I wrote this poem in honor of today, May 2nd 2021, Bereaved Mother’s Day.
Please read it. I hope it will reach someone.
“Not My First Mother’s Day”
May 9th, 2021. Believe it or not, this won’t be my first, or even second Mother’s Day. And that’s okay. You might not realize it, but I became a mother from the first moment of that first conception day.
January 2019, a cold month in more than one way, both bitter cold and bittersweet.
The first and last time I’d get to experience naivety. The naivety of finding out you’re expecting for the first time, expecting that a living baby would be the result of that second positive line.
Wrong, wrong, wrong.
It doesn’t always happen that way. You go to sleep pregnant, then wake up the next day not feeling okay.
Because you’re not.
Just like that, my pregnancy was over. One day before we were supposed to celebrate Valentine’s Day. The day of love, the day I would spend recognizing the love I shared with my husband and my unborn child.
The child that we would not get to hold in our arms, the child we had so many hopes and dreams for, became a burden we had bore. “Fly baby, soar.”
For our sweet baby was in heaven now, singing with Jesus, up in the clouds.
Our baby was with all the other babies and children born too soon. Taken from us so swiftly, the pain of their absence doesn’t go so quickly. Not as quick as most would expect.
But our story didn’t end there.
We conceived again, this time a baby girl, but her life was too beautiful for this earth. She was the second child, but the first time I had given birth.
So beautiful, just beautiful. Had she been born on time, our hearts would’ve been so full.
What I would give to have been able to hear her first cries. “Fly baby, fly.” She’s now up in the sky, with her savior, Jesus Christ.
People don’t know at first glance that our son isn’t our firstborn. I felt we weren’t given adequate time to mourn. Our firstborn Aaliyah, gone too soon.
May 12th, 2019 came and went, my first Mother’s Day.
Our story still doesn’t end there.
Not everyone has experienced recurrent pregnancy loss, but I’ve had my fair share.
We conceived again in October 2019, for the 3rd time. Surely we’ve experienced enough loss to last us a lifetime.
Wrong, wrong, wrong.
This pregnancy ended in loss too. At the end of this one, you can bet I was through.
Or, so I thought.
I was over it. Tired. Sick of losing baby after baby, tired of wondering “maybe, just maybe.” Maybe. . . Maybe. . .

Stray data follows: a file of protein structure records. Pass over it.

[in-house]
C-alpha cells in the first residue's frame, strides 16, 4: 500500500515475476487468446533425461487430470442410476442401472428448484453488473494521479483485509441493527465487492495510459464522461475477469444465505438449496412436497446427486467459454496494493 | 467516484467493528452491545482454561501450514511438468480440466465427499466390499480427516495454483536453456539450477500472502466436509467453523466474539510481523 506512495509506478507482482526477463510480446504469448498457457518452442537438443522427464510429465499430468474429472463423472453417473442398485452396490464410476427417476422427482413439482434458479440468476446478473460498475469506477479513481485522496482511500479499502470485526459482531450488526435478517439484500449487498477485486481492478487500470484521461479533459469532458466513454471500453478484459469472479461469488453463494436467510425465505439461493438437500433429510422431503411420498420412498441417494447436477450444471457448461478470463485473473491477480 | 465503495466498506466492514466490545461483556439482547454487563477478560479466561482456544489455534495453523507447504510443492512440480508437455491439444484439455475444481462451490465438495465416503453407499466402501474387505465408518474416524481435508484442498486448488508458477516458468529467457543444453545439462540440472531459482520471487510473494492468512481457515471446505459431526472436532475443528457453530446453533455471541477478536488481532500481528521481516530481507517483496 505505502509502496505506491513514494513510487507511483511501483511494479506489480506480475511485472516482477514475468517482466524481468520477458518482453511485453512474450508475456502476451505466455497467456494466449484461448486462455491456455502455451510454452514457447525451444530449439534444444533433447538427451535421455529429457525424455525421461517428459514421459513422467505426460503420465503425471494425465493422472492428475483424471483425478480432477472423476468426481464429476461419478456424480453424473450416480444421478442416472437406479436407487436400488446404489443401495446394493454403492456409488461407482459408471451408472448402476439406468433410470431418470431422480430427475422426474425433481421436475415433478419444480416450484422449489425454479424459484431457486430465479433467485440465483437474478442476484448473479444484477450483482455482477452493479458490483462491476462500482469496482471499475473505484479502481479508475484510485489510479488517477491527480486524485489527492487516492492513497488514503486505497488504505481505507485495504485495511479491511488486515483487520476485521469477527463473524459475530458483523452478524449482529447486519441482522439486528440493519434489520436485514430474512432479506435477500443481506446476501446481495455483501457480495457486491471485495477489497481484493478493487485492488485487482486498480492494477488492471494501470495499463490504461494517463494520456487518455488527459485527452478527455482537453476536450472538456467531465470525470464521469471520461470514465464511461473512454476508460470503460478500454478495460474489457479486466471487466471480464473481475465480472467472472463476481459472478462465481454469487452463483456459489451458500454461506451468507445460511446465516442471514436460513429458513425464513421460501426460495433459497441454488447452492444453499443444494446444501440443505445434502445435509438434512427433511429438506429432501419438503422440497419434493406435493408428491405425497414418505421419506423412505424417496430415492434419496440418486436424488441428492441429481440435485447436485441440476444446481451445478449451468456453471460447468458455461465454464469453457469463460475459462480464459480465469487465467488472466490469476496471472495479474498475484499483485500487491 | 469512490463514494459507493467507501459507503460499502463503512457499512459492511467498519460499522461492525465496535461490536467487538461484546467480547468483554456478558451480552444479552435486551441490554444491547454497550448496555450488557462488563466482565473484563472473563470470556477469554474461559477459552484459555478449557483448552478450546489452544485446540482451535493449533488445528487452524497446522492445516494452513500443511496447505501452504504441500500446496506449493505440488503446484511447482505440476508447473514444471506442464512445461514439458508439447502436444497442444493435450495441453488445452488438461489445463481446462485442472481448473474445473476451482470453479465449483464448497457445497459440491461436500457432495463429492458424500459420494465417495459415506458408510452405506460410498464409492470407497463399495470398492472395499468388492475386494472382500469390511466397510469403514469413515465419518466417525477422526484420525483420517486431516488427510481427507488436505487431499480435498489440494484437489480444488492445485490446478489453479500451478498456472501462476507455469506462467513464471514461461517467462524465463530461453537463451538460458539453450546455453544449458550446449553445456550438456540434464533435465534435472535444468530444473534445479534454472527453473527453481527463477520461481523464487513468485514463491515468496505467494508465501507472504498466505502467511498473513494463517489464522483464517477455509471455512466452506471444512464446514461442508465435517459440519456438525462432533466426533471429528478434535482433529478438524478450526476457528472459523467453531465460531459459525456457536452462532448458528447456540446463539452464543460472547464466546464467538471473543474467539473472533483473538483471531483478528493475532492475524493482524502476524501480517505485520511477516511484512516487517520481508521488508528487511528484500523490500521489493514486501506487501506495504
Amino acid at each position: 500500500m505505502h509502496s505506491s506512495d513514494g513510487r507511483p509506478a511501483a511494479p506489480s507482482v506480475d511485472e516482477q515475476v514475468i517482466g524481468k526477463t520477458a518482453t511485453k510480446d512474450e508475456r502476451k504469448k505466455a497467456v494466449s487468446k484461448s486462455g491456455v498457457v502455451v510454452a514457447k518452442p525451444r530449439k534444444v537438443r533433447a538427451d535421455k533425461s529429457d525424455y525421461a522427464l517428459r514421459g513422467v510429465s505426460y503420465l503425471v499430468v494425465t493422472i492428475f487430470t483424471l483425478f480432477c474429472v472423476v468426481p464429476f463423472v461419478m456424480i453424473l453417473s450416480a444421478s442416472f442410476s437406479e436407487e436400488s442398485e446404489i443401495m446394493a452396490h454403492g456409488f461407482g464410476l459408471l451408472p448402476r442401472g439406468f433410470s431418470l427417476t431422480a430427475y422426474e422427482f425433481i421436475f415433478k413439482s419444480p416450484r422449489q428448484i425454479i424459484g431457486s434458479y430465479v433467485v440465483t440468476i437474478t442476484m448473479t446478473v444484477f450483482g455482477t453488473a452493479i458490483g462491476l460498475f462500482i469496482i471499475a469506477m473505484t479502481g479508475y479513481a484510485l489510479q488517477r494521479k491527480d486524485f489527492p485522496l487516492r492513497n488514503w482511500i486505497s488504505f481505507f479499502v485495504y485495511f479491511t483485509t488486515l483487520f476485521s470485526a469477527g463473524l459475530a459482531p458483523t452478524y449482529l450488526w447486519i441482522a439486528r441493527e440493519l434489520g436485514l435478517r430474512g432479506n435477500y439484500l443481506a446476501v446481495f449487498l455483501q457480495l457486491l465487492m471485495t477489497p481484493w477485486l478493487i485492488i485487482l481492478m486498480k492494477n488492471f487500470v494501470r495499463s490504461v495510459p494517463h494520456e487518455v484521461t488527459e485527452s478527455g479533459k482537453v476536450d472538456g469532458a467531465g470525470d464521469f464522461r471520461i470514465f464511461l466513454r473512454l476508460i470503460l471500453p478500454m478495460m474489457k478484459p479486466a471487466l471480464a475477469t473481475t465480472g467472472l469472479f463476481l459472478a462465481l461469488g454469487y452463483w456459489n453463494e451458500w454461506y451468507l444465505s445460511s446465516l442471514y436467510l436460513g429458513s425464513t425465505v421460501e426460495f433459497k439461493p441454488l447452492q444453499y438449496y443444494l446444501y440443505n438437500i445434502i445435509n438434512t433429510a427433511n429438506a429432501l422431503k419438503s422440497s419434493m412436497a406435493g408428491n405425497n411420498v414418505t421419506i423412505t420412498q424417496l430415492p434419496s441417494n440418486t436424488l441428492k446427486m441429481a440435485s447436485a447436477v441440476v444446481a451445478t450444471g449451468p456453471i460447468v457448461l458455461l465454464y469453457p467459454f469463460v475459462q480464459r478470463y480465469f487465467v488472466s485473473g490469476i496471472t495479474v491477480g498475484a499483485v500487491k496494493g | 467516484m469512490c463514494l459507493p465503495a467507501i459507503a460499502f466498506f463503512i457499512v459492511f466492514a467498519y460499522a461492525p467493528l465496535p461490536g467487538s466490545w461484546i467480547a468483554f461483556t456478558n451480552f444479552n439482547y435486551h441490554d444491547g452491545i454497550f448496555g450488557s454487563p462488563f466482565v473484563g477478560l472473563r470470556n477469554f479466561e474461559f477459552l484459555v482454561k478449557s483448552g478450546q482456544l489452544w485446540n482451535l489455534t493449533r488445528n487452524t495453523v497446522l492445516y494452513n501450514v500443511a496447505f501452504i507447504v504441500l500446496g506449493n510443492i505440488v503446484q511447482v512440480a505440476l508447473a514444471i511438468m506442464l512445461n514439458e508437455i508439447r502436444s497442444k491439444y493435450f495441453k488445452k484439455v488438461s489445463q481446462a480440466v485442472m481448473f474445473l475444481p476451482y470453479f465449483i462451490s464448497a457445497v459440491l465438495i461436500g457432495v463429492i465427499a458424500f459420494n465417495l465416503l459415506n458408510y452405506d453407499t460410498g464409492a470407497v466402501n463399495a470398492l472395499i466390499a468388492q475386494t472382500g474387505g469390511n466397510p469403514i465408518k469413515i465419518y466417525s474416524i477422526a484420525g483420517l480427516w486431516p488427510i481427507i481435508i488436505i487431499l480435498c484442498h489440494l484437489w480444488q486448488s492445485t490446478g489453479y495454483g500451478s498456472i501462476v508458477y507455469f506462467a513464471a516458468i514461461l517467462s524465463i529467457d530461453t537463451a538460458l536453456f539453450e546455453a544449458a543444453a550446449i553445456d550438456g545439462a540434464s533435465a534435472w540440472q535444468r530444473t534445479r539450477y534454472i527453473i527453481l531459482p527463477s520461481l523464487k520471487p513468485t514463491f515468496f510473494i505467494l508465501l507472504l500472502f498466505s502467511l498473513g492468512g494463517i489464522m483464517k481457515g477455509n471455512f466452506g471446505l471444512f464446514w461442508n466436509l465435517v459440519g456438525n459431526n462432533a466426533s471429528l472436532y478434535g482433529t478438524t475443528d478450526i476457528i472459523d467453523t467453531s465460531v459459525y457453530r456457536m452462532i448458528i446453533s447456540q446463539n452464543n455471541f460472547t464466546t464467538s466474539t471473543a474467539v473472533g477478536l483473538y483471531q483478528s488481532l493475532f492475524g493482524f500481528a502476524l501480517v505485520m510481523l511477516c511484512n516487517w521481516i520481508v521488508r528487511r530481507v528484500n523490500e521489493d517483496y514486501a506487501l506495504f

Maybe had I done this or that. Here I am, spending sleepless nights, awake on my back.
Tossing and turning, torturing myself with the “would’ve,” “should’ve,” “could’ve.”
Really though, what could I have done differently? What would have changed the outcome? What should I have done to keep my babies alive?
“God, where are you? Why have you let this happen to me? Don’t you see? How broken and bruised I am, have you not heard my plea?”
Needless to say, I blamed God. How could He allow me to experience so much loss.
Was I being punished? What had I done to deserve this?
It was during this time that I actually grew closer to God. Leaned on His Word, which became my sword.
My weapon to fight my way through this seemingly never ending battle.
I fell pregnant once again in February 2020. I could hardly believe it. It wasn’t our first rodeo, not even our second or third. All I could think was “Am I finally being heard?”
Had God finally heard my prayer? Will we finally become parents to a healthy, living baby?
May 10th, 2020 came and went, my second Mother’s Day.
Fast forward through all of the details no one has time to read, but it was true, God had finally, truly, blessed THIS seed.
Planted with lots of love, lots of prayers, and lots of tears. “God, please, calm my fears.”
A precious baby boy, a pure bundle of joy.
Born at 36 weeks in October, Samuel Elijah Watson Jr screamed his way into this world.
Beautiful, just beautiful. I stared at my son with such awe and amazement. Such gratitude. Never knew I could love to such a magnitude.
All 3 babies, gone too soon. This is why I tell people to never assume.
At first glance a woman’s life can look so perfect. But what you don’t know is that her world could’ve just come crashing down. But you’ll never see her frown, she’ll just keep fixing that broken crown.
The crown she wears on her head, keeps you from knowing every tear she’s shed.
Tears she’s shed because of the children she’s lost, or because she struggles with infertility.
The pieces of her crown, pieces, the results of her crown being shattered. With the help of God, she put the pieces back together.
Her crown was once broken. But I promise you one thing: you’ll never know it.
So many modern day Sarah’s, Hannah’s, Rebekah’s, and Rachel’s. Each of them remaining faithful. Faithful to God, in spite of.
“Though He slay me, yet will I trust Him.”
Contrary to what many might believe, Elijah did not make me a “real” mother. The very first baby we had lost, made me a “real” mother.
I will always carry those three babies in my heart. They’re just Heaven’s length apart.
I know in my heart I will see them again someday. But for now, on May 9th, 2021, I will very happily celebrate my third Mother’s Day.